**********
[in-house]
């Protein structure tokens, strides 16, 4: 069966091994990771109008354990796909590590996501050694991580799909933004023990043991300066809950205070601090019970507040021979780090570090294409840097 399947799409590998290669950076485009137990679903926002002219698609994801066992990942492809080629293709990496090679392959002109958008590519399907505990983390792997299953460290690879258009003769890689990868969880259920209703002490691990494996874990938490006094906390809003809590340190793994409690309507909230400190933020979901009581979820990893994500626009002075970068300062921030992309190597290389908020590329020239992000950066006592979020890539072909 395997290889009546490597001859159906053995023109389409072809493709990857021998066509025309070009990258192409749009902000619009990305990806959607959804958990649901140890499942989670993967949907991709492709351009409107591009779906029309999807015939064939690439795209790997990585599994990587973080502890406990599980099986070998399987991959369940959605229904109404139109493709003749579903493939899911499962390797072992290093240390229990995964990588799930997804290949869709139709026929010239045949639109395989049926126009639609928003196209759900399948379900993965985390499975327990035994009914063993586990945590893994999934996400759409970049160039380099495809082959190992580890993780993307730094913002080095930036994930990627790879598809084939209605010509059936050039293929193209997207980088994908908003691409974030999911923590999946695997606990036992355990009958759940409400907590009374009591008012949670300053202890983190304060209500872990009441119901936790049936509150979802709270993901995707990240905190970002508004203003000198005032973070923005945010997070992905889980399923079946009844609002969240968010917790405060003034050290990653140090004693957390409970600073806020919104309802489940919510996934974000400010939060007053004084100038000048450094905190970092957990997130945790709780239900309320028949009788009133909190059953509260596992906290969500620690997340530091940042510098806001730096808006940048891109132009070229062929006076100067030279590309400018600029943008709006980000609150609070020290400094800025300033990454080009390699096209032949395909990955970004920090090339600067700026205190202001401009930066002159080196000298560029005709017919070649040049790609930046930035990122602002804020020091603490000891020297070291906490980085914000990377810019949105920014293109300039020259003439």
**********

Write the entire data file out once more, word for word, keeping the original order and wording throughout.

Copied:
[in-house]
């Protein structure tokens, strides 16, 4: 069966091994990771109008354990796909590590996501050694991580799909933004023990043991300066809950205070601090019970507040021979780090570090294409840097 399947799409590998290669950076485009137990679903926002002219698609994801066992990942492809080629293709990496090679392959002109958008590519399907505990983390792997299953460290690879258009003769890689990868969880259920209703002490691990494996874990938490006094906390809003809590340190793994409690309507909230400190933020979901009581979820990893994500626009002075970068300062921030992309190597290389908020590329020239992000950066006592979020890539072909 395997290889009546490597001859159906053995023109389409072809493709990857021998066509025309070009990258192409749009902000619009990305990806959607959804958990649901140890499942989670993967949907991709492709351009409107591009779906029309999807015939064939690439795209790997990585599994990587973080502890406990599980099986070998399987991959369940959605229904109404139109493709003749579903493939899911499962390797072992290093240390229990995964990588799930997804290949869709139709026929010239045949639109395989049926126009639609928003196209759900399948379900993965985390499975327990035994009914063993586990945590893994999934996400759409970049160039380099495809082959190992580890993780993307730094913002080095930036994930990627790879598809084939209605010509059936050039293929193209997207980088994908908003691409974030999911923590999946695997606990036992355990009958759940409400907590009374009591008012949670300053202890983190304060209500872990009441119901936790049936509150979802709270993901995707990240905190970002508004203003000198005032973070923005945010997070992905889980399923079946009844609002969240968010917790405060003034050290990653140090004693957390409970600073806020919104309802489940919510996934974000400010939060007053004084100038000048450094905190970092957990997130945790709780239900309320028949009788009133909190059953509260596992906290969500620690997340530091940042510098806001730096808006940048891109132009070229062929006076100067030279590309400018600029943008709006980000609150609070020290400094800025300033990454080009390699096209032949395909990955970004920090090339600067700026205190202001401009930066002159080196000298560029005709017919070649040049790609930046930035990122602002804020020091603490000891020297070291906490980085914000990377810019949105920014293109300039020259003439």